Callous-Unemotional Traits Moderate Genetic and Environmental Influences on Rule-Breaking and Aggression: Evidence for Gene × Trait Interaction

Frank D. Mann*, Jennifer L. Tackett, Elliot M. Tucker-Drob, K. Paige Harden

*Corresponding author for this work

Research output: Contribution to journalArticlepeer-review

2 Scopus citations

Abstract

Previous behavioral genetic research in children has found that conduct problems in the presence of high CU traits are more heritable than conduct problems in the presence of low CU traits—a gene × trait interaction. The current study replicates and extends this finding using a sample of adolescent twins from the Texas Twin Project, who were assessed for rule-breaking and aggression. We find evidence that genetic influences on CU traits contribute to genetic liability for both rule-breaking and aggressive behavior. CU traits moderate genetic influences on aggressive behavior, such that the heritability of aggression is higher among youth with high levels of CU traits. However, we do not find evidence that CU traits moderate genetic influences on rule-breaking behavior. The continuum of callous-unemotionality and the aggression versus rule-breaking distinction continues to be meaningful and intersecting methods for characterizing heterogeneity in the etiology of antisocial behavior.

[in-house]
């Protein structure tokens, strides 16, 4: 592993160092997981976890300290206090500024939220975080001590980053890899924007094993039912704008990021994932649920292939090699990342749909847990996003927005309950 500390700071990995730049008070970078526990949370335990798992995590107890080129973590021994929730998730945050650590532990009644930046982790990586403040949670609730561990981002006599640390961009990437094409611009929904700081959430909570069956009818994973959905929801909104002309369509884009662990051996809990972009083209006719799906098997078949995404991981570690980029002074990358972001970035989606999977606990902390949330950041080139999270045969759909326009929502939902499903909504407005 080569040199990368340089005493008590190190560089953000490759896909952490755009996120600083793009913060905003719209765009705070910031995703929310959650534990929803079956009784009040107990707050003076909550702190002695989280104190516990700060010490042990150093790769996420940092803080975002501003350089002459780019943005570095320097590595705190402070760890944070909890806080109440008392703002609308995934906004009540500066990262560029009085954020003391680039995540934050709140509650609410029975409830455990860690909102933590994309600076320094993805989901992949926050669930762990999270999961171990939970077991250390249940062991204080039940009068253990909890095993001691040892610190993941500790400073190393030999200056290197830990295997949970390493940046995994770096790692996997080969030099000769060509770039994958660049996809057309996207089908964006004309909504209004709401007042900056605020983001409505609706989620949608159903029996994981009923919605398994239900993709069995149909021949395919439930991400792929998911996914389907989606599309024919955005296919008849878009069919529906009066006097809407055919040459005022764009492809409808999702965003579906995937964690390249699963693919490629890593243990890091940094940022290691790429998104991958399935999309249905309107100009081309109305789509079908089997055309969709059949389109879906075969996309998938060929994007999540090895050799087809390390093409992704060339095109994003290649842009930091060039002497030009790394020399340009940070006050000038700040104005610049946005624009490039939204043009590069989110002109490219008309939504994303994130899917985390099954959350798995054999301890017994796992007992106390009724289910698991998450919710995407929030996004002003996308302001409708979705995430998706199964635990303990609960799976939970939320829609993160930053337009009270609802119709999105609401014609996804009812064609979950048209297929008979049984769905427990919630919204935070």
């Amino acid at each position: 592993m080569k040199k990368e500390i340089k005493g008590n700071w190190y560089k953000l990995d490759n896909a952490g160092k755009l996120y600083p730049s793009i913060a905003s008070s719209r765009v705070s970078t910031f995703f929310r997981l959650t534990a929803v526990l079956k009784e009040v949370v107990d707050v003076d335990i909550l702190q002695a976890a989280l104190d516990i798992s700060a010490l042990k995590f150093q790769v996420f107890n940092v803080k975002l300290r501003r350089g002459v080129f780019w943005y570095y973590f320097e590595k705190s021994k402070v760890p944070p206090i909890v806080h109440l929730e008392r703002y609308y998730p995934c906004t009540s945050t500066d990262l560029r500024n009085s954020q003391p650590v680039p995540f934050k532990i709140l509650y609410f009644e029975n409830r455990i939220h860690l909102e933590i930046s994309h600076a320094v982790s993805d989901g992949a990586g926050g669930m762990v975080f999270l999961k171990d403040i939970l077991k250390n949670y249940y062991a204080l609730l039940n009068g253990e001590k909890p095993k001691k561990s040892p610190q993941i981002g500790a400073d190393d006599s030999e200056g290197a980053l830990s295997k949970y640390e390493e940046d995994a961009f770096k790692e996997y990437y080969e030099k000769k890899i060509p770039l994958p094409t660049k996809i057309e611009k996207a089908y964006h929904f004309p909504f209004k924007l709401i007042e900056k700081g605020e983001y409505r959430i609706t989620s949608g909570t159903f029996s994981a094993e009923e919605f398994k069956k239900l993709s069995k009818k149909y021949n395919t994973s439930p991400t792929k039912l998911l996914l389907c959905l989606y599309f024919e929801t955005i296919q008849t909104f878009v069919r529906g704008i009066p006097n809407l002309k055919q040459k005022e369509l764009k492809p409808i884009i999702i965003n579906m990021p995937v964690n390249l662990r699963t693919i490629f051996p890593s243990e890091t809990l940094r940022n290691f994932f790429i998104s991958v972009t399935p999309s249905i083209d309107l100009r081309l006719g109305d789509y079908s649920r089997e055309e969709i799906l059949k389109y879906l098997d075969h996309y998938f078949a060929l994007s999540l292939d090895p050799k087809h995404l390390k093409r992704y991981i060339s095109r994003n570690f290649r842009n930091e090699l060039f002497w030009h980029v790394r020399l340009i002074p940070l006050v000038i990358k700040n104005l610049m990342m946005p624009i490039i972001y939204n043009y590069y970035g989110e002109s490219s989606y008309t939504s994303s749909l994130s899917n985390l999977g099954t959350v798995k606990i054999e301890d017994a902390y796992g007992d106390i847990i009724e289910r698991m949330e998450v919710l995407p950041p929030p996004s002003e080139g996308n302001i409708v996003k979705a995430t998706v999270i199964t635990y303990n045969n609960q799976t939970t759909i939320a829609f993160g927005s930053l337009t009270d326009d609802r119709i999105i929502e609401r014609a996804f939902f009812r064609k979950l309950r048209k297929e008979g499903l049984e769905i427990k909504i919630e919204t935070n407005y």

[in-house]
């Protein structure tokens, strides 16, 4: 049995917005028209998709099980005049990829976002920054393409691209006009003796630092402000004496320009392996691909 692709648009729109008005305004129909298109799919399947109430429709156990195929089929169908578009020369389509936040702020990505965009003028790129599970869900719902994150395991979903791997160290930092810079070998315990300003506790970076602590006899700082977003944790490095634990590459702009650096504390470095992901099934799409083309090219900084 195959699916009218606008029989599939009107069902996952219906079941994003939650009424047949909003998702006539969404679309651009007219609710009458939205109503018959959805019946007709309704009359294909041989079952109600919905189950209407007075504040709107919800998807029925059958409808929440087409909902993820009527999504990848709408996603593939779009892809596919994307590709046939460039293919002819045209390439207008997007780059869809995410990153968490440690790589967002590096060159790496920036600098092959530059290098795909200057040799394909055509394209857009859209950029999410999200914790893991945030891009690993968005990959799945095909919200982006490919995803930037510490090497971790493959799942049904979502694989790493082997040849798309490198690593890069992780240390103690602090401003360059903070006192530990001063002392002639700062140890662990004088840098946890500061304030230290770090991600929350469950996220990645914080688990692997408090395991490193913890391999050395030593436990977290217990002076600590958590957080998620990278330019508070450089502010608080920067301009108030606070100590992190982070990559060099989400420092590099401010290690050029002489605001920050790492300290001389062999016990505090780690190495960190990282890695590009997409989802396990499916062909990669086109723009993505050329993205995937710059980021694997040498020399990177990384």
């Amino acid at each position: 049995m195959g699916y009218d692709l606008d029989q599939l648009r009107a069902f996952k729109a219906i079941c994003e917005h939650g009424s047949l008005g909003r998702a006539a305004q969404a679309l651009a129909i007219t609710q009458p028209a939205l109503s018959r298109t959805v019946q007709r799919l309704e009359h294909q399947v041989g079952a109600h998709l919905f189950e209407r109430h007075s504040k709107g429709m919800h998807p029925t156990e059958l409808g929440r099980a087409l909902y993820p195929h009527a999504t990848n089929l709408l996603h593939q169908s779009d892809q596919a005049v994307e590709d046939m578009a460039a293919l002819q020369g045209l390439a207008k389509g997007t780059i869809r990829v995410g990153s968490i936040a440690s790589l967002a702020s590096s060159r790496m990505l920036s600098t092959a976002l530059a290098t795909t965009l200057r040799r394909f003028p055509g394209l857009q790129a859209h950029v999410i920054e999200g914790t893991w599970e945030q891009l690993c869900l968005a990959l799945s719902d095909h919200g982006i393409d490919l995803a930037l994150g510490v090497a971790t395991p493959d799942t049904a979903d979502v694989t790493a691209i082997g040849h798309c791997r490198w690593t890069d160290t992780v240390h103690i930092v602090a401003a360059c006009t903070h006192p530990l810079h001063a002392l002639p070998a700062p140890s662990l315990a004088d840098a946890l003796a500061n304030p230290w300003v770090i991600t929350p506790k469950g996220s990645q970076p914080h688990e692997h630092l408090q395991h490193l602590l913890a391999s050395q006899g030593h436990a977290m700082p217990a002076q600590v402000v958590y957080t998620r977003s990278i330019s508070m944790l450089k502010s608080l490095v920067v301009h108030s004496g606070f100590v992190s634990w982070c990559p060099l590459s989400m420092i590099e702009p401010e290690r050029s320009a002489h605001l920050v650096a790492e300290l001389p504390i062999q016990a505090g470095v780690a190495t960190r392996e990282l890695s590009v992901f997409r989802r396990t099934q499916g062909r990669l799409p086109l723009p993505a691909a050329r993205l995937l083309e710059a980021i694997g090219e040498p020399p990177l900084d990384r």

Original languageEnglish (US)
Pages (from-to)123-133
Number of pages11
JournalClinical Psychological Science
Volume6
Issue number1
DOIs
StatePublished - Jan 1 2018

Keywords

  • aggression
  • antisocial behavior
  • behavior genetics
  • callous-unemotional
  • gene × trait interaction
  • rule-breaking

ASJC Scopus subject areas

  • Clinical Psychology

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